You could almost create a Venn diagram for kids’ party food – you want it to be fun, you hope it gets eaten, but ideally you want it to be nutritious as well. What on earth fits into the middle that covers all bases?

Traditionally, parties have been notorious for low-nutritional value food, however – aside from the obligatory birthday cake – it really doesn’t need to be that way. Why is a Frankfurt or frozen reheated sausage roll considered tastier than a bowl of spaghetti bolognaise, fresh baguette or chicken and salad? We have somehow given these traditional party foods a social status much greater than they deserve.

Let’s help change this mindset and give kids credit for having taste buds and palates that can enjoy delicious, wholesome food. Here are some tips to help you create an appetising party spread that goes beyond sugar and processed foods:

Fun with food

It’s pretty much a given that kids love – and expect – lollies, chocolate and cake. However, try them with some of my more nourishing suggestions for fun party food:

  • Homemade chicken nuggets – crumb some chicken chunks and oven bake them.
  • Stir fry – beef vegetables and noodles, served with chopsticks.
  • Homemade pizza – kids love to bang out the dough and decorate with an array of toppings.
  • Jacket potatoes with a selection of fillings, so kids can build their own.
  • Sushi, rice paper rolls or poke bowls – set out an array of ingredients and kids can have fun constructing their own food.
  • Barbeque – corn cobs, mushrooms, kebabs, hamburgers, lean sausages with salad and wholegrain rolls or wraps.
  • Why not make it special for the birthday child by serving their favourite food? If it’s a bowl of spaghetti bolognaise, some sushi or roasts chicken, that’s something healthy, delicious and personal for them to share with friends.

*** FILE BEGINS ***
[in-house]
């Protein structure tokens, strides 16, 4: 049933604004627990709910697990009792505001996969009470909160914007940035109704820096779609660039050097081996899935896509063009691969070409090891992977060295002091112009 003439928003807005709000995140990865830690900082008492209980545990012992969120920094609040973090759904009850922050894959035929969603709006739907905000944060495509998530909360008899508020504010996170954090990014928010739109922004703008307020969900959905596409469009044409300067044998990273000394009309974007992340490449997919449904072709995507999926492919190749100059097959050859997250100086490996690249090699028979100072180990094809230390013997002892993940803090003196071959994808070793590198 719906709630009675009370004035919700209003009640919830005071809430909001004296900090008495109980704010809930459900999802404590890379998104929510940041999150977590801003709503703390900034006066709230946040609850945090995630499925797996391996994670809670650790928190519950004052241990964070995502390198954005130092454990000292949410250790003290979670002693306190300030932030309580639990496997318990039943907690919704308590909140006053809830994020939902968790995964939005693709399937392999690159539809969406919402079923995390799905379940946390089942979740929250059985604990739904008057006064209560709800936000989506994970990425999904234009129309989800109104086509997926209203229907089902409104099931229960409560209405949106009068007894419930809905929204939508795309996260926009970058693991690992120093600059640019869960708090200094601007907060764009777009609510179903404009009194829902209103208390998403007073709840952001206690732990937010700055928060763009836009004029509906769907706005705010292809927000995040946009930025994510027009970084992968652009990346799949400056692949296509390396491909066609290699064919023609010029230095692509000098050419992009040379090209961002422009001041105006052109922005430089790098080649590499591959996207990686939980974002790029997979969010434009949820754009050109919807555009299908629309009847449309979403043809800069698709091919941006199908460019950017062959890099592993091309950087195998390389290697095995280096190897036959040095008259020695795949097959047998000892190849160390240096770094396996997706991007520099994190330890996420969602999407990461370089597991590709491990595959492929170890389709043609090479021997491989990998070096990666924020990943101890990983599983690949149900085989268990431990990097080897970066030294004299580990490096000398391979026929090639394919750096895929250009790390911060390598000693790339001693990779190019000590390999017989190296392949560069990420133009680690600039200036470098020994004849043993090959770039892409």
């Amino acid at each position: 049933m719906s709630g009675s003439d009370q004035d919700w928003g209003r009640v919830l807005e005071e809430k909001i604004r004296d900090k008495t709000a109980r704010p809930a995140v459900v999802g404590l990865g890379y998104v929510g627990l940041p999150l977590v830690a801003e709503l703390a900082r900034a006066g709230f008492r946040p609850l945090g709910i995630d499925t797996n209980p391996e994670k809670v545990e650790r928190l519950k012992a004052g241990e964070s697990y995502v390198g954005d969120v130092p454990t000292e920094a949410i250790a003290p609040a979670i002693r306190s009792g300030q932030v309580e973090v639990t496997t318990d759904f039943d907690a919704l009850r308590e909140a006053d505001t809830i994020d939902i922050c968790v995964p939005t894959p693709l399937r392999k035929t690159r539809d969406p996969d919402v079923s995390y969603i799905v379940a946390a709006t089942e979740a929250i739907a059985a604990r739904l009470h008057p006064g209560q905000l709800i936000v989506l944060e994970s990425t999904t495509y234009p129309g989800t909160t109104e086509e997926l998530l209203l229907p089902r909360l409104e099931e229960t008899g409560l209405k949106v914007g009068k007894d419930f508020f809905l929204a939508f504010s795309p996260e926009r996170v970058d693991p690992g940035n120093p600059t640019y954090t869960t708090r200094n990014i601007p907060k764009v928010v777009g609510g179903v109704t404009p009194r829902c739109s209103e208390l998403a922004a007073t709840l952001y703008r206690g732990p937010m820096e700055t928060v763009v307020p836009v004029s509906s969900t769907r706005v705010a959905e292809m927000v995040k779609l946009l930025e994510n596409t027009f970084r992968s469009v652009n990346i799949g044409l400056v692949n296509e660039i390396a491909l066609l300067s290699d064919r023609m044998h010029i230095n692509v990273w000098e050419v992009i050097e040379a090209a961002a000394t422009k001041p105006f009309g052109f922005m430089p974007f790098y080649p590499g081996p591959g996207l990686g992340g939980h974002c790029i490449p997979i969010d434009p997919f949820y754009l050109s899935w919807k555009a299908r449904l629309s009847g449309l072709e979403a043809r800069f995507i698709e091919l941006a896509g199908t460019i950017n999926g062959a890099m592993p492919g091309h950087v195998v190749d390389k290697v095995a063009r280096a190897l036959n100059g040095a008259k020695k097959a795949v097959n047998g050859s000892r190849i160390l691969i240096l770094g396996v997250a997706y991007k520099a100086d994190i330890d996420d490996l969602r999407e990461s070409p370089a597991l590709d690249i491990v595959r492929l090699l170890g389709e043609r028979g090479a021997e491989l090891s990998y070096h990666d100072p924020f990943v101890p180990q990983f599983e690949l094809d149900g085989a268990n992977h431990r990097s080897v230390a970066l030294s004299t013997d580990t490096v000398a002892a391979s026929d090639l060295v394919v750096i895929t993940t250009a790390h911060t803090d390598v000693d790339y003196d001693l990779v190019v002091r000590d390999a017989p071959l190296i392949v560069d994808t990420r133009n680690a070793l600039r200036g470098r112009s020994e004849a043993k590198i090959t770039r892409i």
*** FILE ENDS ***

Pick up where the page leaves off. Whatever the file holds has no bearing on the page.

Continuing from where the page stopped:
You don’t need to surround the party with bowls of lollies and processed foods. Put the potato chips away and fill bowls with a selection of:

  • Plain popcorn
  • Colourful vegetable sticks
  • Fruit platters
  • Dips like hummus or tzatziki


Think water’s too boring? Offer it with a twist – fill jugs with floating fruit (such as orange slices or berries) and ice cubes or infuse with cucumber for a really refreshing beverage. Other options could be soda water, smoothies or fruit milkshakes.

Goodie bags

Take-home goodie bags don’t need to be filled with lollies. They could include a fun pen, pencil, collectors’ cards and one serve of confectionary or maybe a slice of the birthday cake.

You are not being a party popper by providing nourishing food choices. Include some traditional party favourites if you desire, but do consider providing other healthy options. Let’s give kids choices to help them find a healthy balance and learn to develop tastes for a range of foods. Your guests – and their parents – will be thankful for it!

Learn more about healthy party food – and a whole host of other dietary information – in Simone Austin’s new book, Eat Like An Athlete (Hardie Grant Books).